Reliving Elvis’ Comeback Special, ‘Murders’ Sings, ‘Justified’ Spirals, Sports Doping’s Hall of Famer

A music documentary goes behind the scenes of Elvis Presley’s legendary 1968 comeback TV special. Meryl Streep sings a lullaby as Only Murders in the Building shapes its musical-within-a-mystery. Justified: City Primeval spirals into a web of extortion and murderous double crosses. Netflix’s Untold docuseries profiles Victor Conte, a central figure in the doping scandal of the 2000s.

Steve Binder and Elvis Presley
Courtesy of Paramount

Reinventing Elvis: The ’68 Comeback

Documentary Premiere

Nearly 50 years after the King of Rock ’n’ Roll’s death this week in August of 1977, a music documentary goes behind the scenes of the 1968 TV special that revived Elvis Presley’s career, reminding fans of the explosive power of his earliest TV appearances on The Ed Sullivan Show. TV director Steve Binder, who convinced Elvis to perform a full-blown concert instead of the cheesy Christmas special his manager Colonel Tom Parker had arranged, narrates this retrospective. Watching Elvis reprise his early hits in a black leather outfit never gets old. As long as these video memories remain, his legend will never die.

Martin Short and Meryl Streep in 'Only Murders In the Building' Season 3 Episode 3
Patrick Harbron/Hulu

Only Murders in the Building

No one said putting on a show would be easy. “Welcome to hell! And you’re your own Satan!” screams agitated director Oliver Putnam (the hysterical Martin Short) during a less-than promising early run-through of his new Death Rattle Dazzle musical. His mandate of “no investigating during rehearsals” means Mabel (Selena Gomez) is on her own looking into the question, “Who would want to kill (leading man) Ben (Paul Rudd) enough to kill him twice?” While she and hunky videographer Tobert (Jesse Williams) snoop, Oliver pitches the revamped show to his producers, with Loretta (Meryl Streep) providing an assist with her lovely rendition of a touching lullaby co-written by Sara Bareilles and the Dear Evan Hansen team of Benj Pasek and Justin Paul. But will the newly discovered actress stay with the show, or leave for the TV spinoff Grey’s New Orleans Family Burn Unit?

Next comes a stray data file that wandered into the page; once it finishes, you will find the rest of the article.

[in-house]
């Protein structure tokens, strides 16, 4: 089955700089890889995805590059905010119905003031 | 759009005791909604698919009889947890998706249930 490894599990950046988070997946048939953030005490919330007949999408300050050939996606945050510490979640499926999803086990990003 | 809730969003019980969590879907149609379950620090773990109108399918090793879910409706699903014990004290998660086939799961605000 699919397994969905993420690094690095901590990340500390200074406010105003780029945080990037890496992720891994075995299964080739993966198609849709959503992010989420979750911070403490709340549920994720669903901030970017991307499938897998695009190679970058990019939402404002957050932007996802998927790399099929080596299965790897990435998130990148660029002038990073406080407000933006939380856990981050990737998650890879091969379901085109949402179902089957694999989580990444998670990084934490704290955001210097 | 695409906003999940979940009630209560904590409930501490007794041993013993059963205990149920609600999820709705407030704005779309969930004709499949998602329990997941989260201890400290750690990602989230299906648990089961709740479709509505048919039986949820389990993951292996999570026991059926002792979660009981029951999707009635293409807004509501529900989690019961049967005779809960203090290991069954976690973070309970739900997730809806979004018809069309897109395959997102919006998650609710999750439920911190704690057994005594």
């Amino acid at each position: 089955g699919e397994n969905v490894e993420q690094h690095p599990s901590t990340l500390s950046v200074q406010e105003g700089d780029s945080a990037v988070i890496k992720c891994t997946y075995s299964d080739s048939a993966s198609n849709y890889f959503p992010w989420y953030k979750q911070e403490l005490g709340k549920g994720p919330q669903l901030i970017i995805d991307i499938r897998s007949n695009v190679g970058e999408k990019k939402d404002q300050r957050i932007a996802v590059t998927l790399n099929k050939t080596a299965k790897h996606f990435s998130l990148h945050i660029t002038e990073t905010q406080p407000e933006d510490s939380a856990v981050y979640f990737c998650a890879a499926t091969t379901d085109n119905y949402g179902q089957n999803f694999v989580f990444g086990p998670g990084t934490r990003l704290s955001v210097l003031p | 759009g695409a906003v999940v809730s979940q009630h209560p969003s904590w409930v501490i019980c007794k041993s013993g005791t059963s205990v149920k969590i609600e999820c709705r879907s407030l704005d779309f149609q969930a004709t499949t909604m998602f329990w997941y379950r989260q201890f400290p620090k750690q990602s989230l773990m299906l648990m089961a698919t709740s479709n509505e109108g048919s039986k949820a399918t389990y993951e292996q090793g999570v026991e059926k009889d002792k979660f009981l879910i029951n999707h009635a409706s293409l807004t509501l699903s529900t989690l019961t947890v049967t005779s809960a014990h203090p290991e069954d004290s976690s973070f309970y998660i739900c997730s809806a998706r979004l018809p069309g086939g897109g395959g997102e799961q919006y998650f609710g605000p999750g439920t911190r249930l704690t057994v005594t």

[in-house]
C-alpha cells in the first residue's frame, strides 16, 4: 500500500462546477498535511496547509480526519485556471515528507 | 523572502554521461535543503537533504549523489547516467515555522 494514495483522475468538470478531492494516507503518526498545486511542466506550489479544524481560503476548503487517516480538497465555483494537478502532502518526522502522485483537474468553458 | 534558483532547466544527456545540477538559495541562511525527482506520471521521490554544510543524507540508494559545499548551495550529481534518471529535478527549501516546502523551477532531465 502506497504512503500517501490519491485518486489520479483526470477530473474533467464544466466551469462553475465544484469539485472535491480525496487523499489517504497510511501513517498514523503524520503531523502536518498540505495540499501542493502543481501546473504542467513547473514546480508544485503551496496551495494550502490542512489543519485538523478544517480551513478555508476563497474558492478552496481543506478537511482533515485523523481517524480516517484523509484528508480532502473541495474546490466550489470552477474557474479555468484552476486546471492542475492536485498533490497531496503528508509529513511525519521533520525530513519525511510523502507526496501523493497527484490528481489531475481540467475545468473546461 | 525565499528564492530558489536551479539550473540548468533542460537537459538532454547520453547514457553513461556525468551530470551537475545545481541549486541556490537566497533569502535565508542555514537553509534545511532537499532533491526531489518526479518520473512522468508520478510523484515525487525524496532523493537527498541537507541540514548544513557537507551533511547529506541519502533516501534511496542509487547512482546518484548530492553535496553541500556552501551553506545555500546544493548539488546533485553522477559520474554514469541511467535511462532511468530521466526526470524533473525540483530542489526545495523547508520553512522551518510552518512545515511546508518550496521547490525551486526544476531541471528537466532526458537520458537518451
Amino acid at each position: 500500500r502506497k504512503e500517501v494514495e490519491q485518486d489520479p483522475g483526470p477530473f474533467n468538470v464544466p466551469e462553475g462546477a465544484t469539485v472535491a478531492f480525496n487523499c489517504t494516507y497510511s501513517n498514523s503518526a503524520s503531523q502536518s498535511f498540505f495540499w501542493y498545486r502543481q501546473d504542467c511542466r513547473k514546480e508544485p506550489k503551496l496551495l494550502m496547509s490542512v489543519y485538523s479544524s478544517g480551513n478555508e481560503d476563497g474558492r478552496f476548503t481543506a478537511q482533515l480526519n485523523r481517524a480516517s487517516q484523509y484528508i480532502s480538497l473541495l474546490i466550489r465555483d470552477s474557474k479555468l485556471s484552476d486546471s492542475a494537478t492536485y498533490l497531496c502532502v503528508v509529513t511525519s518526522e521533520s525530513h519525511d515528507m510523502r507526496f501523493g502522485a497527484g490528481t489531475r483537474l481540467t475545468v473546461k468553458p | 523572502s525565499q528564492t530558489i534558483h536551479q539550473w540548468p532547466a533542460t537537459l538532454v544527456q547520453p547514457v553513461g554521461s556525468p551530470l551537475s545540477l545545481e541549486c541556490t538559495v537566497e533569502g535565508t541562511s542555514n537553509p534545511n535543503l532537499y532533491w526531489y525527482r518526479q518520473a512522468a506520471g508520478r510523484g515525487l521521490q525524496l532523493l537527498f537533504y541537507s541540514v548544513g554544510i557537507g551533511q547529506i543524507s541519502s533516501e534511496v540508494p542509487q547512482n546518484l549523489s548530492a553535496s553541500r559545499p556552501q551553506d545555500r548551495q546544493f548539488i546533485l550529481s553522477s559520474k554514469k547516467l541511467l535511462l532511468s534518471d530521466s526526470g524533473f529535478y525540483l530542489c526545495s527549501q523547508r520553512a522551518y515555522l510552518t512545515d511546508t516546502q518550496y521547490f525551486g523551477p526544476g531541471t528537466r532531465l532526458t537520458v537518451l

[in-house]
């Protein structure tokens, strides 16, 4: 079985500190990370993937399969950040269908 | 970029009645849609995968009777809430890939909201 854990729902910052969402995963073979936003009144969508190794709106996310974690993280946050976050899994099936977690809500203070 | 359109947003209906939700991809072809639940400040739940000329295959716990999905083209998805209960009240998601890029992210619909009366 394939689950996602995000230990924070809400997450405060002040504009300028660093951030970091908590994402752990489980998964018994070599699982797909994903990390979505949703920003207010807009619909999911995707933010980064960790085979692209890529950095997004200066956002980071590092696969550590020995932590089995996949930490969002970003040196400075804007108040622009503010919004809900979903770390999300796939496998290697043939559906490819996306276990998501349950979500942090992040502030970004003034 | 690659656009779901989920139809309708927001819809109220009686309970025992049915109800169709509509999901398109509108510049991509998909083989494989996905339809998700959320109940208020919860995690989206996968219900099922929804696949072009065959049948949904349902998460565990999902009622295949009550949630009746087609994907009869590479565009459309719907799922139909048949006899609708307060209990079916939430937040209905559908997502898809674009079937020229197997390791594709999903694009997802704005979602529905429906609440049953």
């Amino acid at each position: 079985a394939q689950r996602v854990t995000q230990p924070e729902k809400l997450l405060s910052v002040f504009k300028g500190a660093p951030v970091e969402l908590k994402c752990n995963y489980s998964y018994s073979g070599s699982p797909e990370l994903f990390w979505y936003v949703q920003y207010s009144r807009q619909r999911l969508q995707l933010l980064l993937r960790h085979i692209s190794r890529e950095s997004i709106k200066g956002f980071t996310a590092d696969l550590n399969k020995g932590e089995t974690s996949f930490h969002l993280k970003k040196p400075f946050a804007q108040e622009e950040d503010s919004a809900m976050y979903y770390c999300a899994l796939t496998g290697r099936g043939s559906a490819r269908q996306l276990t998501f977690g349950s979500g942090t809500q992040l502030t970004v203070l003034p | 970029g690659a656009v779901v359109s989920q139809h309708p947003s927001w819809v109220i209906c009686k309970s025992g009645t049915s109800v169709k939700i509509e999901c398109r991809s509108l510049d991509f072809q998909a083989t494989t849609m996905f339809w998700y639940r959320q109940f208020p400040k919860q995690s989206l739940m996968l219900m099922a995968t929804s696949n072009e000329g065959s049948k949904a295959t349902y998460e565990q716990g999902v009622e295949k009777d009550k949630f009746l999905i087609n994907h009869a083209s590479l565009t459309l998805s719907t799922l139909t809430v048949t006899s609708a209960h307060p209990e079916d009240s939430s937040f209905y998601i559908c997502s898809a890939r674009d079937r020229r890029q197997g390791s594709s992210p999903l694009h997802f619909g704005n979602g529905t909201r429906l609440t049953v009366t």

Boyd Holbrook as Clement Mansell in 'Justified: City Primeval' Season 1 Episode 6
Chuck Hodes/FX

Justified: City Primeval

U.S. Marshal Raylan Givens (Timothy Olyphant) is losing sleep over his inability to bring down psycho “Oklahoma Wildman” Clement Mansell (Boyd Holbrook)—and he’s not the only one, with Detroit bar owner Sweetie (Vondie Curtis-Hall) also plotting against the remorseless killer who’s roped him into his extortion schemes. The double crosses keep piling up as Raylan and the local authorities engineer a trap for the madman.

Victor Conte in Netflix's 'Untold: Hall of Shame'


Documentary Premiere

The sports anthology delves into a dark chapter from the early 2000s, when the doping scandal blew open, implicating superstars including baseball’s Barry Bonds and track’s Marion Jones and her former partner Tim Montgomery. At the center of the intrigue was Victor Conte, founder of the Bay Area’s BALCO Laboratories, which began as a nutrition supplement company before becoming a leading distributor of illegal steroids. Conte tells his story, with commentary from Montgomery and the anti-doping and IRS officials whose investigations sent him to prison.


  • Good Bones (9/8c, HGTV): Indianapolis-based real estate pro Mina Starsiak Hawk and her lawyer mom Karen E Laine are back with more home redos and flips, starting with a cluttered duplex whose attic would make a perfect rental unit. Later this season, they’ll help Mina’s sibs spruce up their own new homes. 
  • The Love Experiment (10/9c, MTV): A dating app comes to life as three Atlanta BFFs are presented with an array of eligible single guys, each choosing three men to date. What appears to be a dating utopia could become a nightmare as they have to make some tough choices, guided by The Spicy Life’s Mari Waugh. 
  • Puffs (streaming on BroadwayHD): The oft-produced Harry Potter parody never made it to Broadway, but its off-Broadway charms are on display in this performance before a live audience.